Whether you’ve been trying to conceive for a while, are just starting out, or merely thinking about your fertility, it’s likely you’ve heard the word infertility thrown around a bit. You may have even heard that it’s on the rise, and unfortunately that’s true.
What often doesn’t get discussed, though, are the causes of infertility and even how infertility as a diagnosis isn’t one-size-fits-all. We’re here to help you learn about why infertility happens, why all infertility isn’t the same, and what you can do if you’re concerned.
Read on to learn more about four common causes of infertility!
What is infertility?
Infertility is the general term used if you’ve tried to conceive (or just had unprotected intercourse during your fertile time) for 12 months with no success. If you’re 35 or older, you may be diagnosed with infertility after 6 months of trying.
Infertility is fairly common–by many estimates about 10 to 15% of couples experience infertility, and around 20% of women of reproductive age. Infertility is more common among those who have never had children. But, it is also possible to experience infertility after you’ve had one or more children (secondary infertility).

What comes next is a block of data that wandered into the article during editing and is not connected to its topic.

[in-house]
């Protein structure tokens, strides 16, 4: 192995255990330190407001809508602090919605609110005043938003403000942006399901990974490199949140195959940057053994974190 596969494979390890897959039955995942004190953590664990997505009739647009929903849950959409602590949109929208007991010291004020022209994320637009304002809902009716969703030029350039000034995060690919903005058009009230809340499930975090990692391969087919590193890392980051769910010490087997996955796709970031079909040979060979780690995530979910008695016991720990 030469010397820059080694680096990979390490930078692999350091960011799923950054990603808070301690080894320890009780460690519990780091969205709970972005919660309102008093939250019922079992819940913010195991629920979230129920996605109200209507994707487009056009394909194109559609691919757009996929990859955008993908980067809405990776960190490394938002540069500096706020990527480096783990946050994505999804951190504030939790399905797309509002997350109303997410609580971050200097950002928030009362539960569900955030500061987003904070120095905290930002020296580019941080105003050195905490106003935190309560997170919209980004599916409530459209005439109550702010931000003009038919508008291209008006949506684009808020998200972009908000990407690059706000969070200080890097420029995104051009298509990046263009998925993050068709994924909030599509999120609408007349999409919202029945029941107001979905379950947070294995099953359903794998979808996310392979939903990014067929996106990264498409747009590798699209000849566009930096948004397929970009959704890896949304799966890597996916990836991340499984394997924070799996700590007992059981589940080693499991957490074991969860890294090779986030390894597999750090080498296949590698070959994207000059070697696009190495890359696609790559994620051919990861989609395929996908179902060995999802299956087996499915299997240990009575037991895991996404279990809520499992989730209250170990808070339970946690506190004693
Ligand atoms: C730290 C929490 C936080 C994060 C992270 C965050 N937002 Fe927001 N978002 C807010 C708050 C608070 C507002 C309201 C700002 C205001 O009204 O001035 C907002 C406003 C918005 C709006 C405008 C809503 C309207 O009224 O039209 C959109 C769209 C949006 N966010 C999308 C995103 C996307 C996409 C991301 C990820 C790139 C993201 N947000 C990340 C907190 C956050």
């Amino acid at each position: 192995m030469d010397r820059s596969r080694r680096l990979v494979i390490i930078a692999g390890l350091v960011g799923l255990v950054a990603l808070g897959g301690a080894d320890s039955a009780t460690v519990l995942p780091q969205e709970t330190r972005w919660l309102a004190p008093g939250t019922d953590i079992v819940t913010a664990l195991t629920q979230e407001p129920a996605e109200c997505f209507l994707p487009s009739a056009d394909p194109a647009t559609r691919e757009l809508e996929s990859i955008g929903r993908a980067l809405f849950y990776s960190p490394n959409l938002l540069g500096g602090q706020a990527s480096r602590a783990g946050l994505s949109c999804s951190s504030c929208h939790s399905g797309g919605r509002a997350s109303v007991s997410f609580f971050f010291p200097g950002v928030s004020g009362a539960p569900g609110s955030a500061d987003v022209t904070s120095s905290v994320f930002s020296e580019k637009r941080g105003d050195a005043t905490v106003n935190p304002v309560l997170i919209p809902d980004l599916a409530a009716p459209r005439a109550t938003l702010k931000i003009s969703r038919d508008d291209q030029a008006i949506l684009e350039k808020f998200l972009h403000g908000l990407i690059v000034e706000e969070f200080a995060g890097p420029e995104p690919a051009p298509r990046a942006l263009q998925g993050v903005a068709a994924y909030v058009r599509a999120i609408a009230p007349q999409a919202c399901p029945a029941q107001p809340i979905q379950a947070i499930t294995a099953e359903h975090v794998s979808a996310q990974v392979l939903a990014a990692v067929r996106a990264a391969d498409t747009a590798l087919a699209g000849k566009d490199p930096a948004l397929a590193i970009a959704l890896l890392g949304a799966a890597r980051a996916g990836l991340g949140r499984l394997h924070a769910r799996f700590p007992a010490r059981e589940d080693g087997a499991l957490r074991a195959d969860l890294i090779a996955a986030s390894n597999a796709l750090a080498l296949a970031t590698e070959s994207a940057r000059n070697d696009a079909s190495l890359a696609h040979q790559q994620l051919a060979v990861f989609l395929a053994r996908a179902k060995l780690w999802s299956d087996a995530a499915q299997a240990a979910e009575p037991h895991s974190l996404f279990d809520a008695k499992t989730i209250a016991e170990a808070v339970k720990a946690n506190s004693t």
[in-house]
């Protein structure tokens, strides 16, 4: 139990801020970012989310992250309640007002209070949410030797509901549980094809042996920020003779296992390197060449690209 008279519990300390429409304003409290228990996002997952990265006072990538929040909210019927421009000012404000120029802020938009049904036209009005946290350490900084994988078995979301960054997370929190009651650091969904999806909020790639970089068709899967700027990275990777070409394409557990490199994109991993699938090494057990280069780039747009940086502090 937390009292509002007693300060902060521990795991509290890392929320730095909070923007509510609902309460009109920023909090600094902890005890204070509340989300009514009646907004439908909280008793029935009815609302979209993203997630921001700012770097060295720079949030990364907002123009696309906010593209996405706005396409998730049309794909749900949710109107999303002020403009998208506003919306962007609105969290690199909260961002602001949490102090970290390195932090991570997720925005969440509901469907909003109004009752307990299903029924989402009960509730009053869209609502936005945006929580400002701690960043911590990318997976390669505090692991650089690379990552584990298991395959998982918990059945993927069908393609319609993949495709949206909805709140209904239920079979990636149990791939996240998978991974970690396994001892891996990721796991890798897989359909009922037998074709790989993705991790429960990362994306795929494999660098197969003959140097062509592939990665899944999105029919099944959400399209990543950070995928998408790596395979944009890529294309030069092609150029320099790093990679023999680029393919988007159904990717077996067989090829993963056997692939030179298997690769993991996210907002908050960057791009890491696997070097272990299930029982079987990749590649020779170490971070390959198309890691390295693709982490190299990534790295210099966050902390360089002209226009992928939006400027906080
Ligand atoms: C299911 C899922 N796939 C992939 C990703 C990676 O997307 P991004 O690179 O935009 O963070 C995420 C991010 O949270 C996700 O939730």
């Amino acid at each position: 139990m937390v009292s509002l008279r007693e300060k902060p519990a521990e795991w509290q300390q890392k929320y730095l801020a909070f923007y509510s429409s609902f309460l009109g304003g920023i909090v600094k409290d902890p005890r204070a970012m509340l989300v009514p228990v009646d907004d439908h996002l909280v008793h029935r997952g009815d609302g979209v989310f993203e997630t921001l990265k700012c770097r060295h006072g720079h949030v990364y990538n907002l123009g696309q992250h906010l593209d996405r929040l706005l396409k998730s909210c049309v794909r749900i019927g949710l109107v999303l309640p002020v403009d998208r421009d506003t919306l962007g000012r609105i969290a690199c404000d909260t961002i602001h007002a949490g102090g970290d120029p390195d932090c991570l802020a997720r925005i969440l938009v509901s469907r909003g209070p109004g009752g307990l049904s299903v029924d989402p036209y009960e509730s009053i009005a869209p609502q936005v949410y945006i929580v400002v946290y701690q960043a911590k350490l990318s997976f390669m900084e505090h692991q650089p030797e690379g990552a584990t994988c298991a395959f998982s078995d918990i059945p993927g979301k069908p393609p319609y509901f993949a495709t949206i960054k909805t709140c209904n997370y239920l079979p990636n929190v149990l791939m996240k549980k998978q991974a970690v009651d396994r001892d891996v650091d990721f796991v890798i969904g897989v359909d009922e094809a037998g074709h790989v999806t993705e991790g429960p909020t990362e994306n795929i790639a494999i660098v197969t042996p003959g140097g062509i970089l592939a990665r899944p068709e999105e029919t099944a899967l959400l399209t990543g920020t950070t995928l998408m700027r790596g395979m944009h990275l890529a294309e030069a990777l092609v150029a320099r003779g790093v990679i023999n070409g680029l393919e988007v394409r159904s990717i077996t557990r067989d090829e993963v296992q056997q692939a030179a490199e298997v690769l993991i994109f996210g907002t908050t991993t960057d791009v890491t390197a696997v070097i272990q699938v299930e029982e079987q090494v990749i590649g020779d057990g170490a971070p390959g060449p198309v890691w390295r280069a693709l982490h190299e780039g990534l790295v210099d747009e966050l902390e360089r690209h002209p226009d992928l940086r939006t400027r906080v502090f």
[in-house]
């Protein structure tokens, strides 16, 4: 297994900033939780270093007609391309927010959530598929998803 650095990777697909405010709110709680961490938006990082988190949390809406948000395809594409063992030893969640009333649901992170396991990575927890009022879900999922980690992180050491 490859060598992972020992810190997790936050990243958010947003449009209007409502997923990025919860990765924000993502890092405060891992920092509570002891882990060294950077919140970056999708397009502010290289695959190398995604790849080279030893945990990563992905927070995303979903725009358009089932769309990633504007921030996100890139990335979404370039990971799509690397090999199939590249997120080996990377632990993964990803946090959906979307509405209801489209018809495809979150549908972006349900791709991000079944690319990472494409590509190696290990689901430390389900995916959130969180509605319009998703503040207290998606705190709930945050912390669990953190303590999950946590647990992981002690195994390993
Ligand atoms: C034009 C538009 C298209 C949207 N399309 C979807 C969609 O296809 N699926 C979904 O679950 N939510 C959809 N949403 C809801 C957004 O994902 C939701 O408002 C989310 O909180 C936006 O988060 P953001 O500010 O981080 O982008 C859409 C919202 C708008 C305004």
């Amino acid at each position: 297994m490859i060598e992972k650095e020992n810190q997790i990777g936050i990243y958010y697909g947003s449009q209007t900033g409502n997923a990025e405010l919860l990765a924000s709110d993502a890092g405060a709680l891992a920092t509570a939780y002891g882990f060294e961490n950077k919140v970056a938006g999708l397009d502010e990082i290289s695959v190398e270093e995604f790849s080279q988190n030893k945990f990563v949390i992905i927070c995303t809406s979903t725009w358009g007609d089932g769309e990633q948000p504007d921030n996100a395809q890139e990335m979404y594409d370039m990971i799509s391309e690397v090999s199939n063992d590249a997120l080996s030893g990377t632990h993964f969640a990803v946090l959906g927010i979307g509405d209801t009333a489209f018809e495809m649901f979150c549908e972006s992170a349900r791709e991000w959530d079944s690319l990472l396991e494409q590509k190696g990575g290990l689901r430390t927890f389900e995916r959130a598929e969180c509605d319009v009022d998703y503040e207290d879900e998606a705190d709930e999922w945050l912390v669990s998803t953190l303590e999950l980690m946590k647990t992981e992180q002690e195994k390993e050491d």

Male factor infertility accounts for approximately 50% of infertility cases, and can be caused by a number of issues. The rest of this blog will focus on the female side.
Common Causes of Infertility
Since infertility simply means 12 months of trying, there can be many different reasons that someone can be experiencing infertility. This means that sometimes it’s difficult to figure out what the reason is–but on the flip side, sometimes it’s actually a fairly simple fix!
We’ll break down some of the most common causes of infertility, and where to start if you’re concerned about each issue.
Ovulatory dysfunction means that you ovulate infrequently or not at all. It is actually the leading cause of female infertility, and can be due to a number of factors. Polycystic ovary syndrome (PCOS) is a common cause of lack of ovulation or irregular ovulation.